Tom Petty and the Heartbreakers have taken their recent freedom and experimentation to heart. This is the sound of a band playing together in a room, not a studio - facing each other, all singing and playing at the same time. The music is alive, with no overdubs or studio trickery. What you hear is what they created on the spot at that time.
For more about Tom Petty and the Heartbreakers: Mojo and the Tom Petty and the Heartbreakers: Mojo Blu-ray release, see Tom Petty and the Heartbreakers: Mojo Blu-ray Review published by Jeffrey Kauffman on June 25, 2010 where this Blu-ray release scored 4.5 out of 5.
Tom Petty and the Heartbreakers: Mojo Blu-ray Review
Tom Petty and the Heartbreakers are back after a long absence. Do they still have their 'Mojo'?
In the world of popular music, whether or not that music be rock influenced, there are two kinds of "mojo" that matter: artistic integrity (with its attendant creativity) and sales. For better or worse, that second type usually trumps the first, unless you're talking about an artist so incredibly iconic that a record label will keep him or her around for at least a little while despite disappointing Soundscan returns. I'm not sure if Tom Petty rises to quite those iconic heights, despite an unusually long and successful run at or near the top of the rock and blues hierarchy, but he needn't worry in any case. His latest album, and his first with the Heartbreakers in almost a decade, has burst out of the gates and landed at an impressive Number 2 on the national charts in its first week on retail and online shelves. It is in fact Petty's highest charting album ever with the Heartbreakers and augurs well for this latest chapter in Petty's musical life, one that has seen its share of ups and downs. As to that primary kind of mojo mentioned above, the results are a little less clear. Parts of Mojo are as inviting, interesting and, at times, bombastic as anything Petty has released, but my hunch is the overall album may be a bit too much on the introspective side for some Petty fans. To them I say, listen again, this is an album whose charms grow with familiarity, and Petty's artistic mojo is most definitely there, if starting to mellow a bit with age.
Though Petty has gone on record (no pun intended) saying an early childhood meeting with Elvis Presley moved him in the direction of a professional music career, the man really has less of the Presley swagger and more of the Bob Dylan poetic touch than he is often credited for. Petty first gained fame in the mid- to late 1970's, thankfully before video killed the radio star. Petty's less than glamorous looks may have consigned him to a rock fate worse than death had he come along even a few years later during the nascent years of MTV. One thing that always set Petty apart was his iconoclastic reaction to the powers that be in the record industry, pretty much telling them from the get-go that he was in charge of his music, not some accountant totaling units sold. That has made Petty one of the more unique voices in contemporary rock and blues, not only with The Heartbreakers, but in his solo work and with The Traveling Wilburys.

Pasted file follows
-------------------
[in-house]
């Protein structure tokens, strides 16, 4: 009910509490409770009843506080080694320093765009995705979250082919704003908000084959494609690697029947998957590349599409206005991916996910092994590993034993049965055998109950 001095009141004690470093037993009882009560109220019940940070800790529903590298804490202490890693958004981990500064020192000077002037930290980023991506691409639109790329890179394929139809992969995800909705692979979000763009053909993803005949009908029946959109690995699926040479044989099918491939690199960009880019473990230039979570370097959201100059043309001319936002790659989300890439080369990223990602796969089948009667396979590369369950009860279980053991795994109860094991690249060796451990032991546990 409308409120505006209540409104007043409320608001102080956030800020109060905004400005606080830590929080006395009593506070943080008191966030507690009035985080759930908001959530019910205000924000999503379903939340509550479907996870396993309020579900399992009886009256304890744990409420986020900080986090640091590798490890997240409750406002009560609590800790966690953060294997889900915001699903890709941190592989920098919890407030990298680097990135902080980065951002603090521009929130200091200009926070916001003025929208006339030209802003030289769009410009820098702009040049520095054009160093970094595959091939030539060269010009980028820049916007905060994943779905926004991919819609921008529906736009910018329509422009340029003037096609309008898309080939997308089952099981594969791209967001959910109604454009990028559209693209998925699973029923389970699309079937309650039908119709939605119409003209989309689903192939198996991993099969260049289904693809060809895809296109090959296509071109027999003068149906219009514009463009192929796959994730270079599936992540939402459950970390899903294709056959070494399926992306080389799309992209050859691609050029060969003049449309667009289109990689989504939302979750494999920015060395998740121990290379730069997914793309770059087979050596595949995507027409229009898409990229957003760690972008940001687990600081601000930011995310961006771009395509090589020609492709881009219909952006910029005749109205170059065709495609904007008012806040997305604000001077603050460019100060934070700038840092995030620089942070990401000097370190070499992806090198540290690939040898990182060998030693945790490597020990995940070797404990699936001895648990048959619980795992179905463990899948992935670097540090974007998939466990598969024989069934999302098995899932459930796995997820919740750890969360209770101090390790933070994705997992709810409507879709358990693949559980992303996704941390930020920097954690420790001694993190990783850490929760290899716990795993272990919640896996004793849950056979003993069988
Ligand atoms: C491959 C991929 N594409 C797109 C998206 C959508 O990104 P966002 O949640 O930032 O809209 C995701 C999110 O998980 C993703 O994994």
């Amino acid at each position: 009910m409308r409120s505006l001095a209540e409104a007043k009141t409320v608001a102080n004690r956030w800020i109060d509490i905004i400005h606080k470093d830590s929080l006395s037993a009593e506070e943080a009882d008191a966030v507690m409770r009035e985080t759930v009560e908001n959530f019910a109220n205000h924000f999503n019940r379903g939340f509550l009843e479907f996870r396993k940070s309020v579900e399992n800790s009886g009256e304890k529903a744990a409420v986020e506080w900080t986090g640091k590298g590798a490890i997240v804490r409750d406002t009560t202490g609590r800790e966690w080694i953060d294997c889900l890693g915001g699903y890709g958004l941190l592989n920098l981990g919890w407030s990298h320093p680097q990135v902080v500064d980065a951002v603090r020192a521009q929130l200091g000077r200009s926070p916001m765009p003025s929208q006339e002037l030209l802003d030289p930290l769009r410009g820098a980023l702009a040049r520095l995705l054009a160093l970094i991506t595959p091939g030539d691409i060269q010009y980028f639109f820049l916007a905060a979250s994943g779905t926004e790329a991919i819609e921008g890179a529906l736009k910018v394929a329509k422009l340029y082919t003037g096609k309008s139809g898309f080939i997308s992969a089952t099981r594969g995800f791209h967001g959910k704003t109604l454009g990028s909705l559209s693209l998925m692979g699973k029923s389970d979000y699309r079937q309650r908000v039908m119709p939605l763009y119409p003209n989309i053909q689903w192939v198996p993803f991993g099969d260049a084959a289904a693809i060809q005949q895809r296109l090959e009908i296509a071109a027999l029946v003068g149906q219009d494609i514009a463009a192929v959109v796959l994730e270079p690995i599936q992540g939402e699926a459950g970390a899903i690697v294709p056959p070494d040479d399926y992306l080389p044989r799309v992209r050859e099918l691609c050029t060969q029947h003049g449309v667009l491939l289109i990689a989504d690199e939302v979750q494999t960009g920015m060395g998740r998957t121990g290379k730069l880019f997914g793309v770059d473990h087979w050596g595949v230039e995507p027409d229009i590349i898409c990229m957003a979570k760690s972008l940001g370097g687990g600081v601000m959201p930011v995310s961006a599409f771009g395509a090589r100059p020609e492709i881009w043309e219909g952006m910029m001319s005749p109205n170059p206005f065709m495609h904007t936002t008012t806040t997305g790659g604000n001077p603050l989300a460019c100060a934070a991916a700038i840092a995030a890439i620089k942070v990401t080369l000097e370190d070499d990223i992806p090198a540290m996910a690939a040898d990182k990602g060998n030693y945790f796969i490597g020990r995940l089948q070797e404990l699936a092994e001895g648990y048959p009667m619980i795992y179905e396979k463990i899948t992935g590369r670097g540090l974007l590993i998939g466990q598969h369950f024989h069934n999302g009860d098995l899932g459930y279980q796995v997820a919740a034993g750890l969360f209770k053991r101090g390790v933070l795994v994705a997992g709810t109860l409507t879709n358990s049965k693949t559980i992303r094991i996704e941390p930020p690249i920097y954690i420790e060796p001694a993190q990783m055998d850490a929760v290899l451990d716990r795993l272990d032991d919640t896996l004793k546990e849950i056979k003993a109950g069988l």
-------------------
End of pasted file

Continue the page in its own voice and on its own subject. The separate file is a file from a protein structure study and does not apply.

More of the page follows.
Mojo, released on CD last week and now making its lossless audio Blu-ray review, offers 15 tunes that run the gamut from riff based jump blues ("Jefferson Jericho Blues") to a quasi-Steve Miller Band sound ("Candy") to country-inflected pop ("No Reason to Cry," which offers perhaps the best Dylanesque vocal yet from Petty) to harder rocking tunes built around unison riffs ("I Should Have Known It"). Petty and his longtime compatriots Mike Campbell on guitars, Benmont Tench on keys, Ron Blair on bass, Scott Thurston on rhythm guitar and Steve Ferrone on drums, decided to record Mojo with none of the ProTools bells and whistles that have become de rigeur in modern recordings. The band simply showed up, not even having cut any demos, stood in a circle facing each other, and started playing as the tape—well, probably the hard drive—started "rolling." The results are a somewhat looser, less produced sound than some of Petty's earlier outings, but there's also a spark of spontaneity that can only be caught by musicians not knowing exactly what's going to happen next.